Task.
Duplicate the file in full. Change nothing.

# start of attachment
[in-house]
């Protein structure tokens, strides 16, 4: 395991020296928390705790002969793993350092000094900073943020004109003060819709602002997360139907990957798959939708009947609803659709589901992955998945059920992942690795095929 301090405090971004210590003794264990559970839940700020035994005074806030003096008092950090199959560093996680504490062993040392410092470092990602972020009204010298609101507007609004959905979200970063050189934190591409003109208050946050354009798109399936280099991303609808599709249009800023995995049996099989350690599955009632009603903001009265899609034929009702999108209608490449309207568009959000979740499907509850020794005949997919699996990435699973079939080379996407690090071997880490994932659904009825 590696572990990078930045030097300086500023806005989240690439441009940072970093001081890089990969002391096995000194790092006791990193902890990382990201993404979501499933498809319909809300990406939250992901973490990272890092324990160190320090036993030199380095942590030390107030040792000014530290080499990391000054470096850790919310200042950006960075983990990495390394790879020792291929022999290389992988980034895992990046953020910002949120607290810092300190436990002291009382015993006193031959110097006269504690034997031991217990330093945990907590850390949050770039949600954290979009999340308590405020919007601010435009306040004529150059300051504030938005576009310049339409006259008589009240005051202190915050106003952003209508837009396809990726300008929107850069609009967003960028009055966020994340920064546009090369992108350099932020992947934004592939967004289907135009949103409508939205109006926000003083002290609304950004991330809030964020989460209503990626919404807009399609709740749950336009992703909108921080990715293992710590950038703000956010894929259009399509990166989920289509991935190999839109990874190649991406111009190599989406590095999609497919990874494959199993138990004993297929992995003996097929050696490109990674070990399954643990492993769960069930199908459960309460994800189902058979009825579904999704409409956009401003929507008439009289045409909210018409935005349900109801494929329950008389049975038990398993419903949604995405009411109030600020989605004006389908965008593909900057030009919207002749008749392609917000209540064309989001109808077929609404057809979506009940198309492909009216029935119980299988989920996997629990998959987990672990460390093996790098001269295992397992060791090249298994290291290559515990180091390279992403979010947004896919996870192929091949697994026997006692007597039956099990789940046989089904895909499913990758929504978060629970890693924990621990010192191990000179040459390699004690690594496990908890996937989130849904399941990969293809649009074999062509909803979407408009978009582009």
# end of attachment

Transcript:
[in-house]
């Protein structure tokens, strides 16, 4: 395991020296928390705790002969793993350092000094900073943020004109003060819709602002997360139907990957798959939708009947609803659709589901992955998945059920992942690795095929 301090405090971004210590003794264990559970839940700020035994005074806030003096008092950090199959560093996680504490062993040392410092470092990602972020009204010298609101507007609004959905979200970063050189934190591409003109208050946050354009798109399936280099991303609808599709249009800023995995049996099989350690599955009632009603903001009265899609034929009702999108209608490449309207568009959000979740499907509850020794005949997919699996990435699973079939080379996407690090071997880490994932659904009825 590696572990990078930045030097300086500023806005989240690439441009940072970093001081890089990969002391096995000194790092006791990193902890990382990201993404979501499933498809319909809300990406939250992901973490990272890092324990160190320090036993030199380095942590030390107030040792000014530290080499990391000054470096850790919310200042950006960075983990990495390394790879020792291929022999290389992988980034895992990046953020910002949120607290810092300190436990002291009382015993006193031959110097006269504690034997031991217990330093945990907590850390949050770039949600954290979009999340308590405020919007601010435009306040004529150059300051504030938005576009310049339409006259008589009240005051202190915050106003952003209508837009396809990726300008929107850069609009967003960028009055966020994340920064546009090369992108350099932020992947934004592939967004289907135009949103409508939205109006926000003083002290609304950004991330809030964020989460209503990626919404807009399609709740749950336009992703909108921080990715293992710590950038703000956010894929259009399509990166989920289509991935190999839109990874190649991406111009190599989406590095999609497919990874494959199993138990004993297929992995003996097929050696490109990674070990399954643990492993769960069930199908459960309460994800189902058979009825579904999704409409956009401003929507008439009289045409909210018409935005349900109801494929329950008389049975038990398993419903949604995405009411109030600020989605004006389908965008593909900057030009919207002749008749392609917000209540064309989001109808077929609404057809979506009940198309492909009216029935119980299988989920996997629990998959987990672990460390093996790098001269295992397992060791090249298994290291290559515990180091390279992403979010947004896919996870192929091949697994026997006692007597039956099990789940046989089904895909499913990758929504978060629970890693924990621990010192191990000179040459390699004690690594496990908890996937989130849904399941990969293809649009074999062509909803979407408009978009582009």